As shown in Table 4, similar proportions of black and white patients in our study were diagnosed with FSGS (18 and 24%, respectively). We had limited representation from other ethnicity, with one Hispanic diagnosed with MCD and two Asians with MCD and FSGS, each. FSGS is generally considered SR so it came as a surprise that only 18% or blacks were diagnosed with FSGS although 74% were SR (Table 2 vs. Table 1). Among the black SR patients (N = 13), FSGS was diagnosed in 23% and MCD was diagnosed in the remaining 77% of patients (Table 4). Among the white SR patients (N = 27), MCD and FSGS were found in 44% each and MN in 12% of patients (Table 4). Of the 20 cases of FSGS in our study, 16 were SR (80%) and 4 (20%) were SS. None of the black FSGS patients (N = 3) were SS while 19% of white FSGS patients (N = 3/16) were SS. MN was diagnosed only in SR whites. Taken together these data show that MCD was characterized by more steroid resistance in our patients, compared to the ISKDC population. The tissue diagnosis of MCD could not predict the response to corticosteroids in the black and white patients in our study. Moreover, the diagnosis of FSGS could not rule out response to corticosteroids, at least, in the white patient population in our study.
Our retrospective review shows an independent association of pediatric SR INS with the black ethnicity, older age at presentation (>8 years), and female sex. Despite the similar incidence of MCD compared to the ISKDC group, our cohort was characterized by a higher incidence of SR among the black and white patients with MCD. Since the majority of black SR patients had MCD, the histologic diagnosis could not predict the disease course ahead of corticosteroid therapy in this patient population. The distribution of MCD and FSGS was similar among the white SR patients, indicating that the tissue diagnosis of MCD could not predict the response to corticosteroids in this patient population. Since 19% of the white FSGS patients were SS, the tissue diagnosis of FSGS before the initiation of therapy could not predict the response to corticosteroids in this group. Our results are similar to those reported form South Africa by Bhimma et al. who noted that 56% (N = 18/32) of black children with biopsy-confirmed MCD were SR, consistent with the lack of correlation between the tissue diagnosis and response to steroids (23). In the same study, all black patients with FSGS (N = 67) were SR. All black FSGS patients in our study (N = 3) were also SR. Taken together, in spite of higher proportion of SR among the MCD patients in our study, compared to the ISKDC, our findings reaffirm the ISKDC results and demonstrate that, at present, the therapeutic response to corticosteroids is a valid approach for the initial evaluation and therapy for INS in children with the black and white ethnic background.
There were differences in the temporal, demographic, and ethnic characteristics and the male-to-female ratio between the patients reported by us and ISKDC. Our retrospective study performed three decades after the ISKDC, represents primarily white and black patients from a single US center while the ISKDC cohort comprised a multiethnic group from 12 countries in Europe, Asia, and North America (3, 8). Asian patients were underrepresented in our cohort, compared to the ISKDC group (2 vs. 16.5%). The ISKDC studies did not report separate results for the major ethnic groups. Hence, it remains unclear whether the ethnic background influenced the results reported by ISKDC the way it did in our study. When considering the entire study populations, the incidence of SR in our cohort fared worse when compared to the ISKDC group (36 vs. 12–13%). The difference could be attributed to a higher incidence of FSGS (18 vs. 7–8%) and a higher proportion of SR among patients with MCD (24 vs. <10%) in our study, compared to ISKDC. The male-to-female ratio was lower in our study, compared to ISKDC (1.1:1 and 1.6:1, respectively). The mean age at presentation was higher by almost 2 years in our patient population and the difference could contribute, at least in part, to the absence of male predominance in our study population since the predominance decreases among those patients who present with INS during later childhood and adolescence (Table 1). Although our female patients presented with INS later than males, the female sex was associated with SR independently of the age at presentation (Table 2 vs. Table 3). The association between female sex and SR has been reported by Mortazavi and Khiavi who studied 165 children from a single center in Tabriz, Iran (24). The study supports our conclusion that female sex is an independent risk of SR in some patient populations because females presented with INS at an age similar to males and almost identical to the ISKDC cohort. By contrast, a single-center study from Bosnia reported no association between sex and SR while studies from Saudi Arabia, France, and an Iranian center in Tehran reported that male sex was associated with both, SR and SS INS (13, 25–27). Cumulatively, the above studied performed in INS patients of different ethnic backgrounds on different continents indicate that the association between sex and SR is poorly understood.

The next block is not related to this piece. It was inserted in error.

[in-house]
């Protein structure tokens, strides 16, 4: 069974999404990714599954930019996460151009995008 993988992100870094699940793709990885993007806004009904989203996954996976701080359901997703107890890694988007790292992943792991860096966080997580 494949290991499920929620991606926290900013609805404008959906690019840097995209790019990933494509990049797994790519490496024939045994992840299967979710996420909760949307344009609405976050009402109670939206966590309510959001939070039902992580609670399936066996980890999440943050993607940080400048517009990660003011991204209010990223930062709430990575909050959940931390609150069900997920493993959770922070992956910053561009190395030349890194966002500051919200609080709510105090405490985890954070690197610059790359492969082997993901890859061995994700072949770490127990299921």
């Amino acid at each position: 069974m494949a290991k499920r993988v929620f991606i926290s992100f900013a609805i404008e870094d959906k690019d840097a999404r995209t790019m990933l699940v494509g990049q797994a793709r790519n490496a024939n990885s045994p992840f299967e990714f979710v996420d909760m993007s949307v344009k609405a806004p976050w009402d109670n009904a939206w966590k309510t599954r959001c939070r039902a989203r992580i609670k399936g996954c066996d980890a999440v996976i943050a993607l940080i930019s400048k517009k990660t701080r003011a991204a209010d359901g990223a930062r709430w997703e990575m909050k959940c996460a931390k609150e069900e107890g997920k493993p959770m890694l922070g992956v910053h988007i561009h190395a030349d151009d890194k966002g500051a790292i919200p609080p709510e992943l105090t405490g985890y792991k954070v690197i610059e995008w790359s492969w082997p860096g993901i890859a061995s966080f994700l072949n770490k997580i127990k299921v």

Several centers reported an increasing incidence of SR and FSGS in children during the years following ISKDC studies. SR INS was observed in 36% of our entire cohort and in 31% of white patients reported by Banaszak and Banaszak compared to 22% of the ISKDC cohort reported by Abramowicz (3) and Banaszak and Banaszak (16). Compared to ISKDC that reported FSGS in 7% of the entire cohort, it was diagnosed in 22% (N = 33/152) of patients in a study by Bonilla-Felix et al. between 1978 and 1997, 18% (N = 29/159) of patients reported by Filler et al. between 1985 and 2002, 36% patients reported by Banaszak and Banaszak between 1996 and 2005, and 18% of patients in our study (10, 16, 28). Interestingly, the incidence of FSGS in the study by Bonilla-Felix and Filler increased significantly over the study period (23% before 1990 to 47% after 1990 and from 11% during the first half of the study to 25% during the second half of the study) (10, 28). By contrast, the incidence of SR and FSGS trended down during the second half of our study (42 vs. 32%).